It’s hard to believe I’ve been in Ireland for a week already. The people have been fantastic and the views are fantastic. I think Ireland would be a really cool place to live, at least for a couple of years. There’s been a lot going on the past couple of days so this might be fairly long.
Last Wednesday we visited the Hill of Tara. There was a smaller passage tomb called the mound of the hostages, even though the people buried there were probably very important and powerful. Apparently when two powerful families lived near each other they would exchange children to raise as their own. It was used as a check to make sure neither family betrayed the other.
From the top of the hill, you can see a third of the country. I ended up walking down one of the lower embankments and found a fairy tree. The trees are places where people leave money or trinkets that belonged to a loved one, or as a way of wishing for something. The tree I found had money, a bow, jewelry and pretty rocks nestled in the branches.
After Tara we visited a woman who raises sheep and handspins the wool. Needless to say I bought some cool black and white marled yarn she spun. We had a short stop there, then went to visit a fairly intact monastery in Louth.
Thursday, we travelled to the west coast. The first stop was at Glenstall Abbey, a fully functioning monastery that also houses a boys boarding school. One of the monks, Brother Coalman, showed us around and answered about a million of our questions. During part of the visit we got to attend mass, which was very orderly. Hearing the brothers chant the hymns, which sounded more like singing, was completely calming and peaceful.
At Athassel I learned about anchorites, people who are bricked into a small room in the monastery for the rest of their lives. There are two windows, one so they can see the altar for mass and be brought food, the other for people to come and ask for the anchorites to pray for them. Anchorites were usually women and were allowed to have a cat. It really amazed me to be in the room several very devout people spent the majority of their lives in and died in.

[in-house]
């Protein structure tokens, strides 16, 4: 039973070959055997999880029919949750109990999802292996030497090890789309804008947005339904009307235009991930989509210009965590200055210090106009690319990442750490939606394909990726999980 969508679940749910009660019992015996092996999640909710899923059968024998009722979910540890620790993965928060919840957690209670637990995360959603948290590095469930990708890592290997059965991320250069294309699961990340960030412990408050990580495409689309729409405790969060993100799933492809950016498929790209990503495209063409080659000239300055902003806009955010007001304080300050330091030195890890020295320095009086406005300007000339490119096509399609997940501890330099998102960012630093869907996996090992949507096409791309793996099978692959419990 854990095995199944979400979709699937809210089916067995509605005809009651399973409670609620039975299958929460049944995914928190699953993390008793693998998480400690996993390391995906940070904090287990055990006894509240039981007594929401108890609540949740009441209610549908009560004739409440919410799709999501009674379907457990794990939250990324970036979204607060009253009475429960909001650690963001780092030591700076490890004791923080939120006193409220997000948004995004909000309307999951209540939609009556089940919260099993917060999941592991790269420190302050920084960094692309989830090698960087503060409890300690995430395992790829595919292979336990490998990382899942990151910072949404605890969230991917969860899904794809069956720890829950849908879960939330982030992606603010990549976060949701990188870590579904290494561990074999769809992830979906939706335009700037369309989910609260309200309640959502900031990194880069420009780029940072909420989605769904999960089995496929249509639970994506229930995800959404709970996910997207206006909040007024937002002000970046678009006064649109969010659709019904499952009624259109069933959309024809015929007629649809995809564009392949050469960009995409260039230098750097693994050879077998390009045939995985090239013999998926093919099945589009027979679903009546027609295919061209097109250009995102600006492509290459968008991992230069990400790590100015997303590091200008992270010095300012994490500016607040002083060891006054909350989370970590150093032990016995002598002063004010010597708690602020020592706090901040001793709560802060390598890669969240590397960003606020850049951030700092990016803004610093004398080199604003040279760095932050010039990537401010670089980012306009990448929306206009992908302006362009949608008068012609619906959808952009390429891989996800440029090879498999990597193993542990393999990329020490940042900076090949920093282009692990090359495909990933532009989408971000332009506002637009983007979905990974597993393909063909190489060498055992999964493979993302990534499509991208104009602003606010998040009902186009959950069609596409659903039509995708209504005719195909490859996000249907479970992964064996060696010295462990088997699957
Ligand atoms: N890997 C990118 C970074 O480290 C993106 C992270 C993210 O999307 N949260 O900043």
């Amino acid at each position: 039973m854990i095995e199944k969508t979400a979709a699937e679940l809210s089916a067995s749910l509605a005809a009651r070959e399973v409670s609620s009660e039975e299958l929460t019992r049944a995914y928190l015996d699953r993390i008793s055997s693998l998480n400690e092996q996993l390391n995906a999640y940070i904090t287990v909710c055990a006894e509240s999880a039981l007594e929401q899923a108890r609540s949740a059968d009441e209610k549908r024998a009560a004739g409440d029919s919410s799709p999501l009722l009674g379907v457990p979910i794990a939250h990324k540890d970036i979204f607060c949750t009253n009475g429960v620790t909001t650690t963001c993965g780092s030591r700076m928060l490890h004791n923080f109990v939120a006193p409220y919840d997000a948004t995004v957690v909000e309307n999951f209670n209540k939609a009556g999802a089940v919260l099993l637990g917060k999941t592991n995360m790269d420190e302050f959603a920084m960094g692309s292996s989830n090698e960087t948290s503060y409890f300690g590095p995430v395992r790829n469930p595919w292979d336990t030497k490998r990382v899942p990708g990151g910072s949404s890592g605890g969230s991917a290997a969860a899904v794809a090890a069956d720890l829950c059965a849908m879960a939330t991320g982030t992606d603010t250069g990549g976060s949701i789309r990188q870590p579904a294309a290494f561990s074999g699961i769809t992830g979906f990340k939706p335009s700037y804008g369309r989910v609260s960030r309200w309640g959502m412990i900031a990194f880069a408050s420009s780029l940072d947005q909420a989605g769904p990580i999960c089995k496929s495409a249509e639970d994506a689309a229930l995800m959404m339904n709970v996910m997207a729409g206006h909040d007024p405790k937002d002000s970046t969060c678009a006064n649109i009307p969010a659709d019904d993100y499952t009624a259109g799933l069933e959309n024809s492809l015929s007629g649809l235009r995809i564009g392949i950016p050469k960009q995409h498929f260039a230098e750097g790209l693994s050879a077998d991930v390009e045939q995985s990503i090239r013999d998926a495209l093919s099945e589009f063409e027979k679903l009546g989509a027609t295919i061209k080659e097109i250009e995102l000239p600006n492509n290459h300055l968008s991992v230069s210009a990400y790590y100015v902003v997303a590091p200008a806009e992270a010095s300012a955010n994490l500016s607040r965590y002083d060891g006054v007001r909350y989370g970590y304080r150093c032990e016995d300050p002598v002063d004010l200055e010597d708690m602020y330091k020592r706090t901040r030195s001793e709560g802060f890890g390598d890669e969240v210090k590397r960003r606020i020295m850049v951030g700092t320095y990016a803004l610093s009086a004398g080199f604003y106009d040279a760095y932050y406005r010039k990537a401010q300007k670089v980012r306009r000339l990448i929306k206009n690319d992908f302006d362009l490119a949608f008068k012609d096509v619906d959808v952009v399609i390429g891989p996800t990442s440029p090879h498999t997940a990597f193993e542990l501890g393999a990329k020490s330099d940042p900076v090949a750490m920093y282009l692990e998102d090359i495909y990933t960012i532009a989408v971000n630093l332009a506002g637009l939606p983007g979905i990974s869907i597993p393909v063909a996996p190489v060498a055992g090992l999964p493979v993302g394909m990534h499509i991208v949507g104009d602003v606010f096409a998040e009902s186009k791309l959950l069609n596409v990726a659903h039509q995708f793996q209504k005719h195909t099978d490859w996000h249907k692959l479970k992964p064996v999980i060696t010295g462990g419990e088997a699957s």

Friday, Brother Coalman joined us to go to some nearby monasteries. The first was called Athassel, which helped bring the whole history of ancient monasteries into perspective. I was allowed to walk in what used to be the residence of the Prior, the refectory and even the 11th century version of the monks bathroom.
We also visited the famous Rock of Cashel and a Dominican monastery that was close by.
We dropped Brother Coalman back at Glenstall before driving to Dingle. Dingle is a more touristy area, where I’ve been told even Irish people go on vacation. We stayed at a hostel and learned some hurling skills from some Irish teenagers also staying there.
After dinner a couple of us checked out the local pubs, one which was an old hardware store. I had my first Irish Guiness. I’d like to say to sit was a life changing experience but I’m just not that big of a fan of beer.
Saturday we walked around Dingle and had a tour of the beautiful coast. Then we drove 4 hours “home”.
I made a hat
In the spirit of focusing more on experiencing than documenting, I’m going to stop here and just add some pictures.
A 99 on the walk back from first day on site